Photo: Martin Barraud/Getty Images
As America hurtles toward a post-pandemic future, some pre-2020 customs won’t survive the transition. Chief among those up for re-evaluation: business travel. On the latest Pivot podcast, Scott Galloway and Kara Swisher discuss whether the corporate-funded journeys of the past make sense anymore.
Kara Swisher: Air travel is surging this week. Over the weekend, TSA officers screened the highest number of passengers on a single day since March 15th of last year. The reduction in travel hit airlines hard —US airlines lost more than $35 billion combined. On the other hand, a smattering of colleges like Yale University are canceling spring break this year in an effort to keep students from traveling to hotspots like Miami Beach. What’s going on, Scott? What do you think is going to happen now?
Scott Galloway: It’s both super exciting, and also we don’t want to acknowledge this, it’s also frightening. Duke just canceled classes — they have an outbreak there.
Swisher: This is what Dr. Fauci said would happen — little outbreaks.
Galloway: We don’t want to acknowledge this, but this is why it’s so important that we get vaccinated. I see it as a race between vaccinations and variants. Viruses are incredibly impressive pathogens, organisms — I don’t know what the correct term is. And you can bet that this virus is working overtime to try and figure out a way to get around these vaccines.
Galloway: And when we have people traveling and we create more opportunities for asymptomatic carriers, you’re kind of… I don’t want to say you’re arming the variants. But I think this is a very nervous time, because if you want to see a crash that would affect everybody, if all of a sudden there’s an outbreak of a variant that appears to …
Swisher: That resists the vaccine.
Galloway: That is when shit gets real for us. I mean, it’s already gotten really real, it’s a half a million deaths. But all of a sudden it looks like, wow, we could go from half a million deaths to five million, and the economy won’t have any Kevlar against that. So look, I’m a glass half empty kind of guy. I think it’s exciting that people are traveling. It’s a good sign that people want to get out. There’s no doubt about it, this is going to be the roaring 20s if we continue …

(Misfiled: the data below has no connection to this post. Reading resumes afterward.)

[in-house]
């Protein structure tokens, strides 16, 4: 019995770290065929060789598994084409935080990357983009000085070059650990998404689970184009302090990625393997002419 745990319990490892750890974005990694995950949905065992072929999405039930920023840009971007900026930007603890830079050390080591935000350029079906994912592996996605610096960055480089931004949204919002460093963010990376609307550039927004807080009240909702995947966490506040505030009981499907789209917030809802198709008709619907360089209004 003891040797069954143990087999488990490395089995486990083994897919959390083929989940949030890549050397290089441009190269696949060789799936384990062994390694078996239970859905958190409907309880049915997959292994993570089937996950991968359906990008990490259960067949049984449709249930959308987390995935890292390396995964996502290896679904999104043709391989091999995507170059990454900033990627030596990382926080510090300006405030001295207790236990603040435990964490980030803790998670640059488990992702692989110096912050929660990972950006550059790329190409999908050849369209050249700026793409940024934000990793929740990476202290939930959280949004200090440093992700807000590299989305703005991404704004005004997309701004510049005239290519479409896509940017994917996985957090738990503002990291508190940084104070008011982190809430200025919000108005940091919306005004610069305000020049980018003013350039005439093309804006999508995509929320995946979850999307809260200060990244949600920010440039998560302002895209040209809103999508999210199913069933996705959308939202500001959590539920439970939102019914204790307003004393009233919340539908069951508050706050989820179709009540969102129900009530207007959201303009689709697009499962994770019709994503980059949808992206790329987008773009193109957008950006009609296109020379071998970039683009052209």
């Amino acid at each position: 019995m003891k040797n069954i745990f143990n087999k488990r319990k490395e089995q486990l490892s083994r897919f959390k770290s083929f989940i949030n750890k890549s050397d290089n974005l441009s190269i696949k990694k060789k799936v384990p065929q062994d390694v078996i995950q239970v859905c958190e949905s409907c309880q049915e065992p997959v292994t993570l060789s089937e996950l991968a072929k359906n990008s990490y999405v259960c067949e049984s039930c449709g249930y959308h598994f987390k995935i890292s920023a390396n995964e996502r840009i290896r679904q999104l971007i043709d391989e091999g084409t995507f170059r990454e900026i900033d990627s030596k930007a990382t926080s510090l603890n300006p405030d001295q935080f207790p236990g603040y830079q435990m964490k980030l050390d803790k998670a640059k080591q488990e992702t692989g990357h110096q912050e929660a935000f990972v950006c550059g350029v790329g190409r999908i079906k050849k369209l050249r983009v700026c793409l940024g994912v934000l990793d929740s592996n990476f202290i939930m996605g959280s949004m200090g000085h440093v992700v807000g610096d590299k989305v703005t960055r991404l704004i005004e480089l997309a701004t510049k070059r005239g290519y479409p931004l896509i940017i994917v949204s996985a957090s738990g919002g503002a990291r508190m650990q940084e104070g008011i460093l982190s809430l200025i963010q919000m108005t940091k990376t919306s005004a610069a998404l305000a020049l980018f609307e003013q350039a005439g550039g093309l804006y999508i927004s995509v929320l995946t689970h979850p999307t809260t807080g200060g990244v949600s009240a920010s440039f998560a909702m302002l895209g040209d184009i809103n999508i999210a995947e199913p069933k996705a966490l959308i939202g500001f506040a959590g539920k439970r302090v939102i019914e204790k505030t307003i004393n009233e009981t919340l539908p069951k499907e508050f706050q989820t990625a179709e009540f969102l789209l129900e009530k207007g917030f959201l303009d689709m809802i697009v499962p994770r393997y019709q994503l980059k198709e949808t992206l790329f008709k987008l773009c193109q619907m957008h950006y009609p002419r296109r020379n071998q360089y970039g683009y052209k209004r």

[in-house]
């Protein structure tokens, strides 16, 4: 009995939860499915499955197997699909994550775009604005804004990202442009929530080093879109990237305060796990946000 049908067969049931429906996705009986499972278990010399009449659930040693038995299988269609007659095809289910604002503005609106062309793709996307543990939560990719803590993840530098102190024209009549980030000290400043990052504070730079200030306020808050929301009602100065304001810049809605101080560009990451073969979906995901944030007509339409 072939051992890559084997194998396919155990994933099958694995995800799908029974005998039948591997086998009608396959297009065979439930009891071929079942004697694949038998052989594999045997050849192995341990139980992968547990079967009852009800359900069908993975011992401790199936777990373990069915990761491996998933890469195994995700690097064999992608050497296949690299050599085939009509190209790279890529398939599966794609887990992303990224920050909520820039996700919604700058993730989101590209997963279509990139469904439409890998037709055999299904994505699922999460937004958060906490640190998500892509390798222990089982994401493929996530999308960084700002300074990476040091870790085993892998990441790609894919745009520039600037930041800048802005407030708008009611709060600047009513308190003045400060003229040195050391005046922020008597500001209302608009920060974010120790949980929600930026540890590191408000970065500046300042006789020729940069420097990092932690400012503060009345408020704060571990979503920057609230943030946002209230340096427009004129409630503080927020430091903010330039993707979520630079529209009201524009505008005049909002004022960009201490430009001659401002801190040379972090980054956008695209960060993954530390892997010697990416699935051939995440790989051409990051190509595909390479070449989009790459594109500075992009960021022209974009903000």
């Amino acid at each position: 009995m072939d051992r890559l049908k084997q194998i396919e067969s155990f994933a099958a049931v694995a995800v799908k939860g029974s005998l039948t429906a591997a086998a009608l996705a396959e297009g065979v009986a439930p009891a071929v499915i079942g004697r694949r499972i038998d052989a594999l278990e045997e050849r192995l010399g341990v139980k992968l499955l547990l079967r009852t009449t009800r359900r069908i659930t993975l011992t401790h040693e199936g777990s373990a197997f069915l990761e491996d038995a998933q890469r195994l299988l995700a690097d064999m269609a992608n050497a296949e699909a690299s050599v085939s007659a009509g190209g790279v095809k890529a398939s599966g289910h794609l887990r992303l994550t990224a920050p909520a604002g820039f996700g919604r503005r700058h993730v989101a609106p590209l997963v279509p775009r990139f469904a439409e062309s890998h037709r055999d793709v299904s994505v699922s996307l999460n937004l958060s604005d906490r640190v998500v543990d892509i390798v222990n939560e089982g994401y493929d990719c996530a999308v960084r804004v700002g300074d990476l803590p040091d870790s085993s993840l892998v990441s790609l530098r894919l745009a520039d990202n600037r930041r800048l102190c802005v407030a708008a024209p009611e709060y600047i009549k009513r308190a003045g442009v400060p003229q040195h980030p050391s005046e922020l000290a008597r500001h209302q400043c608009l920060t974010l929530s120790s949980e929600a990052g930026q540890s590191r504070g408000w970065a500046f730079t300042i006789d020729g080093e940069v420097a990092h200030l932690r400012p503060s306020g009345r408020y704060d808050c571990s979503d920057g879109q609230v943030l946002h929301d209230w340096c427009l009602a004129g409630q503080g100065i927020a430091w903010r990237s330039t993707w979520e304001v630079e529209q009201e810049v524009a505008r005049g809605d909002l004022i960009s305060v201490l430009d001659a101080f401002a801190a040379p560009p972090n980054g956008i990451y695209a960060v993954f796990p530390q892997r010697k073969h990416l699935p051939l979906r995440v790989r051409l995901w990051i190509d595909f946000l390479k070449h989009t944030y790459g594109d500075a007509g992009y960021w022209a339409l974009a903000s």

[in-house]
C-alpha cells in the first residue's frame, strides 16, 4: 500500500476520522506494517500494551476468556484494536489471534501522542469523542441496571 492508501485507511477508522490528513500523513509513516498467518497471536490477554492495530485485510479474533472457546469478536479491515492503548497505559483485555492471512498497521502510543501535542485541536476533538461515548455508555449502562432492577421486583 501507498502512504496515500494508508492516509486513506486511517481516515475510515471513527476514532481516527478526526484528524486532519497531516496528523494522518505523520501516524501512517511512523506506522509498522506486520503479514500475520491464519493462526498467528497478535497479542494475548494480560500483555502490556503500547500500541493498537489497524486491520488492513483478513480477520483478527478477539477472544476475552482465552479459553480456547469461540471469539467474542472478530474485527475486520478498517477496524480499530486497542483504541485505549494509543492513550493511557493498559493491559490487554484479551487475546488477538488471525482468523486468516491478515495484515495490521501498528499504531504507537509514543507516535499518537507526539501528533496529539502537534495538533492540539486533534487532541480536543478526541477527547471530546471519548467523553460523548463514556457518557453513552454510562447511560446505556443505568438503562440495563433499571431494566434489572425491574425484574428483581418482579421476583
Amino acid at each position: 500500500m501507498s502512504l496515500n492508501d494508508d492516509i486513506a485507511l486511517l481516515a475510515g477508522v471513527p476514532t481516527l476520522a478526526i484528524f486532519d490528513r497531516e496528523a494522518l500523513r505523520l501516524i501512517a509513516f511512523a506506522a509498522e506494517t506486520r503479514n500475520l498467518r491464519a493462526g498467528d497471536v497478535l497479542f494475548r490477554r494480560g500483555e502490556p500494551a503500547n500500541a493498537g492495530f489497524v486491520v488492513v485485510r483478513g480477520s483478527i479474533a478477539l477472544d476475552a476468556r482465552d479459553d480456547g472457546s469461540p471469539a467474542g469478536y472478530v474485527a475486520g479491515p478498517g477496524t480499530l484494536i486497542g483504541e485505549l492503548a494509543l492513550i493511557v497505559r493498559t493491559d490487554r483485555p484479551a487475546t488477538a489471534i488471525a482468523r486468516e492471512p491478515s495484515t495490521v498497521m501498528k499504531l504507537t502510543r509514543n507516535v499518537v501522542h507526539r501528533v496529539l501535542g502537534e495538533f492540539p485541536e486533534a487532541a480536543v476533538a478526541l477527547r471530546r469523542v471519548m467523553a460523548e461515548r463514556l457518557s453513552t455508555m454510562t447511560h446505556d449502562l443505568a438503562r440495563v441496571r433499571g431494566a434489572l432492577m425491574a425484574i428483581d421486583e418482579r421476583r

Swisher: Yeah, agreed. What would be interesting to see is if US airlines actually changed their practices, like in terms of how they behave and operate their businesses. Also, I just talked to Airbnb’s Brian Chesky for Sway coming up. He has pivoted his business, obviously. But that business will go right up. They’re seeing an upsurge in traveling, he said. Not internationally yet, but in the country.
Galloway: I mean, I love Airbnb, but it’s going to change. We’re just going to change in so many ways. We’re going to return to travel, but I think we’re going to travel differently.
Swisher: He said he wasn’t focused on business travel at all. He said it’s over.
Galloway: Oh, business travel is going to get crushed. I have several friends who do nothing but circle the planet raising money from sovereign wealth funds. And they say they’ll still go to Canada to meet with Ottawa teachers —they’ll still go golf or whatever. But they’ll go once a quarter instead of more frequently. I mean, they’re just off planes.
Because everybody has learned new technologies and is comfortable. I think travel is going to be reconfigured. I think people are going to spend as much money, but they’re going to crowd it around leisure, travel, and consumption, and travel with their families.
Swisher: That is precisely what Brian said. He said he doesn’t think business travel is going to come back like it was. He talked about Airbnb’s own headquarters, that they have these beautiful headquarters. And he’s like, I rethink everything now. Not that he’s not going to make it available if people want to go in. But it’s going to be a much different strategy. At the same time, he feels like most of the investments his company makes should be in consumer travel. But they’re not going back into airlines. Remember, they had an airline plot going on.
Galloway: A lot of airlines will go bankrupt, and they’ll be reconfigured. Airlines in the United States have gone bankrupt, or they call it restructuring, I think 62 times since the turn of the millennium. Airlines are famous for going bankrupt. And guess what? That’s fine, because it’ll give another set of investors a chance to come in and try and reconfigure and make airlines more resilient to these types of shocks.